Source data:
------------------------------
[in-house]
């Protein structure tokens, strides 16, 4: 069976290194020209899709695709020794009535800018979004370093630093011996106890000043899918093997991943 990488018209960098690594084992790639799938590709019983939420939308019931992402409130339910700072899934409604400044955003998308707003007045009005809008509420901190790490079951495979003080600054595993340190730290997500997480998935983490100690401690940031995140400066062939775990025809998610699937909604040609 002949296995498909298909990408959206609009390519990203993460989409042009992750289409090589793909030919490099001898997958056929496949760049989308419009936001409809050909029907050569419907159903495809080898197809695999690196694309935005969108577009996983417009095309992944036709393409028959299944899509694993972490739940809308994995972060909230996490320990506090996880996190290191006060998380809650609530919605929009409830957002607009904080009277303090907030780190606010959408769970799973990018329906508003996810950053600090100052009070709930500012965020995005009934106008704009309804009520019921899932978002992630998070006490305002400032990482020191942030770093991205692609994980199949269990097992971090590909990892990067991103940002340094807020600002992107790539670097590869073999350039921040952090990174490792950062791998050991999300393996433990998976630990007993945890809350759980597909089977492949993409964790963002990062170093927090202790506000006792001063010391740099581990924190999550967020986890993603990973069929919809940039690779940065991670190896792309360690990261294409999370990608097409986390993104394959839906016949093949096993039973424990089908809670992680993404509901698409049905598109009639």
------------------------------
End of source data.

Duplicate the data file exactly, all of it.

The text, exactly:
[in-house]
């Protein structure tokens, strides 16, 4: 069976290194020209899709695709020794009535800018979004370093630093011996106890000043899918093997991943 990488018209960098690594084992790639799938590709019983939420939308019931992402409130339910700072899934409604400044955003998308707003007045009005809008509420901190790490079951495979003080600054595993340190730290997500997480998935983490100690401690940031995140400066062939775990025809998610699937909604040609 002949296995498909298909990408959206609009390519990203993460989409042009992750289409090589793909030919490099001898997958056929496949760049989308419009936001409809050909029907050569419907159903495809080898197809695999690196694309935005969108577009996983417009095309992944036709393409028959299944899509694993972490739940809308994995972060909230996490320990506090996880996190290191006060998380809650609530919605929009409830957002607009904080009277303090907030780190606010959408769970799973990018329906508003996810950053600090100052009070709930500012965020995005009934106008704009309804009520019921899932978002992630998070006490305002400032990482020191942030770093991205692609994980199949269990097992971090590909990892990067991103940002340094807020600002992107790539670097590869073999350039921040952090990174490792950062791998050991999300393996433990998976630990007993945890809350759980597909089977492949993409964790963002990062170093927090202790506000006792001063010391740099581990924190999550967020986890993603990973069929919809940039690779940065991670190896792309360690990261294409999370990608097409986390993104394959839906016949093949096993039973424990089908809670992680993404509901698409049905598109009639």